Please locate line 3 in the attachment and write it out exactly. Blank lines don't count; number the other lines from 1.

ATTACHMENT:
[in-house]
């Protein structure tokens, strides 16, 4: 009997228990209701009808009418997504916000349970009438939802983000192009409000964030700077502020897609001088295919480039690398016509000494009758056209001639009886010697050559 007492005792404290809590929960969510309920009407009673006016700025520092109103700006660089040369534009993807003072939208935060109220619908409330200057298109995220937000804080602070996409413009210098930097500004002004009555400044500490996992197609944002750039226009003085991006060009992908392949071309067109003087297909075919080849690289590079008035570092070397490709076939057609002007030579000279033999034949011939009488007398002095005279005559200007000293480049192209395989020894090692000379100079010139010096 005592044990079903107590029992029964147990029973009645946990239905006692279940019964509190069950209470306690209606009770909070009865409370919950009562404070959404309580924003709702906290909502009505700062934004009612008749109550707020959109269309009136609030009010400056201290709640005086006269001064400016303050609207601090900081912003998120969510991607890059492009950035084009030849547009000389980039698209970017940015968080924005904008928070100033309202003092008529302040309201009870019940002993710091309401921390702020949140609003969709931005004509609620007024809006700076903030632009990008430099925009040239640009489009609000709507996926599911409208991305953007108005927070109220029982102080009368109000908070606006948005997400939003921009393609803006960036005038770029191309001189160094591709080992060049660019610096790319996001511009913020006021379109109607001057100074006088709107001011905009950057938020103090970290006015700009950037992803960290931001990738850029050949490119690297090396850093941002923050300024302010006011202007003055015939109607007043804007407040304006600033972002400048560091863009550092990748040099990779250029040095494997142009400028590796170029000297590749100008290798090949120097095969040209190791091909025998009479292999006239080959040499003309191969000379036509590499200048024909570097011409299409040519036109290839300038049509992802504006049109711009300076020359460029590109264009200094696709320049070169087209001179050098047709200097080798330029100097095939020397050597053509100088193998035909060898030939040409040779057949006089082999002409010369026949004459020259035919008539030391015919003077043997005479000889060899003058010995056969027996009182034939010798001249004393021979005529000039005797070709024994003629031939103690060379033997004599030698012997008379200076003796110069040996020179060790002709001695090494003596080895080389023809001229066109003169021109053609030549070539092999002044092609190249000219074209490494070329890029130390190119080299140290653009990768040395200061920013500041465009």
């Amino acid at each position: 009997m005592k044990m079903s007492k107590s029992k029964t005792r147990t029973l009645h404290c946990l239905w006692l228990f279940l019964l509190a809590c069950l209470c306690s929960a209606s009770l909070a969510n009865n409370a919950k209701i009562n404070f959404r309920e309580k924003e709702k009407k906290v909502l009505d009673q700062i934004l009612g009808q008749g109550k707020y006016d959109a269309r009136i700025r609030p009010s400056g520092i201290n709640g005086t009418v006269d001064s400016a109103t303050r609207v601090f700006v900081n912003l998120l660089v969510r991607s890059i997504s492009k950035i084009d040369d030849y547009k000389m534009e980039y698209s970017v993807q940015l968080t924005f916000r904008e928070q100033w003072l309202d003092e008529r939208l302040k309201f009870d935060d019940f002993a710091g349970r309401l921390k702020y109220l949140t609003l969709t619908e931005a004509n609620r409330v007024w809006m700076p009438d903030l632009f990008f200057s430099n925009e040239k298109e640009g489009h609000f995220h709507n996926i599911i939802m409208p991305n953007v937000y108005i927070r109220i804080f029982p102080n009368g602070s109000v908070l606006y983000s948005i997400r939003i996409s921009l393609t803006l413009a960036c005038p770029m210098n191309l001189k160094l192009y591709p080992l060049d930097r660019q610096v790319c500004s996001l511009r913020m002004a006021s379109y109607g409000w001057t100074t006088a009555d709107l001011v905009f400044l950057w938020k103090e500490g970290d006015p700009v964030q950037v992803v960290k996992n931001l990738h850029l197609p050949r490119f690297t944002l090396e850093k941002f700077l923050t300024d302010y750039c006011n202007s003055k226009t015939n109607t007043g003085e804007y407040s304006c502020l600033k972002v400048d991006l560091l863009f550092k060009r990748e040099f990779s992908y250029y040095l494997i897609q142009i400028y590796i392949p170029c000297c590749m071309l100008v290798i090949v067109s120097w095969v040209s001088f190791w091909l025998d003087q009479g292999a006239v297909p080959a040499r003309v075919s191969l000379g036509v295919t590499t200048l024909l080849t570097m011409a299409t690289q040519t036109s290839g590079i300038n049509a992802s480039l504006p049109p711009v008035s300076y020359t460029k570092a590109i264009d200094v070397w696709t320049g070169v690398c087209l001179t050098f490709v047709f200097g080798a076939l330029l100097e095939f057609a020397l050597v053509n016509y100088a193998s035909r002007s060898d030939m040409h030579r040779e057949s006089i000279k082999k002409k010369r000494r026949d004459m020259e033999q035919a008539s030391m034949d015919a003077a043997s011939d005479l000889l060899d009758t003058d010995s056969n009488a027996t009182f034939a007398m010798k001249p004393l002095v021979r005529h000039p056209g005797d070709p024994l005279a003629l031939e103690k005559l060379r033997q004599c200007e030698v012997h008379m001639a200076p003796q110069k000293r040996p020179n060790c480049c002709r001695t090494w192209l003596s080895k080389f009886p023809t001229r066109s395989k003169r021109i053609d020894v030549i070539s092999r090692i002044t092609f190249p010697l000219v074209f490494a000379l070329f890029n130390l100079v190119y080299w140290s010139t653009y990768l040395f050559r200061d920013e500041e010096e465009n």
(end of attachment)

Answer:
């Amino acid at each position: 009997m005592k044990m079903s007492k107590s029992k029964t005792r147990t029973l009645h404290c946990l239905w006692l228990f279940l019964l509190a809590c069950l209470c306690s929960a209606s009770l909070a969510n009865n409370a919950k209701i009562n404070f959404r309920e309580k924003e709702k009407k906290v909502l009505d009673q700062i934004l009612g009808q008749g109550k707020y006016d959109a269309r009136i700025r609030p009010s400056g520092i201290n709640g005086t009418v006269d001064s400016a109103t303050r609207v601090f700006v900081n912003l998120l660089v969510r991607s890059i997504s492009k950035i084009d040369d030849y547009k000389m534009e980039y698209s970017v993807q940015l968080t924005f916000r904008e928070q100033w003072l309202d003092e008529r939208l302040k309201f009870d935060d019940f002993a710091g349970r309401l921390k702020y109220l949140t609003l969709t619908e931005a004509n609620r409330v007024w809006m700076p009438d903030l632009f990008f200057s430099n925009e040239k298109e640009g489009h609000f995220h709507n996926i599911i939802m409208p991305n953007v937000y108005i927070r109220i804080f029982p102080n009368g602070s109000v908070l606006y983000s948005i997400r939003i996409s921009l393609t803006l413009a960036c005038p770029m210098n191309l001189k160094l192009y591709p080992l060049d930097r660019q610096v790319c500004s996001l511009r913020m002004a006021s379109y109607g409000w001057t100074t006088a009555d709107l001011v905009f400044l950057w938020k103090e500490g970290d006015p700009v964030q950037v992803v960290k996992n931001l990738h850029l197609p050949r490119f690297t944002l090396e850093k941002f700077l923050t300024d302010y750039c006011n202007s003055k226009t015939n109607t007043g003085e804007y407040s304006c502020l600033k972002v400048d991006l560091l863009f550092k060009r990748e040099f990779s992908y250029y040095l494997i897609q142009i400028y590796i392949p170029c000297c590749m071309l100008v290798i090949v067109s120097w095969v040209s001088f190791w091909l025998d003087q009479g292999a006239v297909p080959a040499r003309v075919s191969l000379g036509v295919t590499t200048l024909l080849t570097m011409a299409t690289q040519t036109s290839g590079i300038n049509a992802s480039l504006p049109p711009v008035s300076y020359t460029k570092a590109i264009d200094v070397w696709t320049g070169v690398c087209l001179t050098f490709v047709f200097g080798a076939l330029l100097e095939f057609a020397l050597v053509n016509y100088a193998s035909r002007s060898d030939m040409h030579r040779e057949s006089i000279k082999k002409k010369r000494r026949d004459m020259e033999q035919a008539s030391m034949d015919a003077a043997s011939d005479l000889l060899d009758t003058d010995s056969n009488a027996t009182f034939a007398m010798k001249p004393l002095v021979r005529h000039p056209g005797d070709p024994l005279a003629l031939e103690k005559l060379r033997q004599c200007e030698v012997h008379m001639a200076p003796q110069k000293r040996p020179n060790c480049c002709r001695t090494w192209l003596s080895k080389f009886p023809t001229r066109s395989k003169r021109i053609d020894v030549i070539s092999r090692i002044t092609f190249p010697l000219v074209f490494a000379l070329f890029n130390l100079v190119y080299w140290s010139t653009y990768l040395f050559r200061d920013e500041e010096e465009n």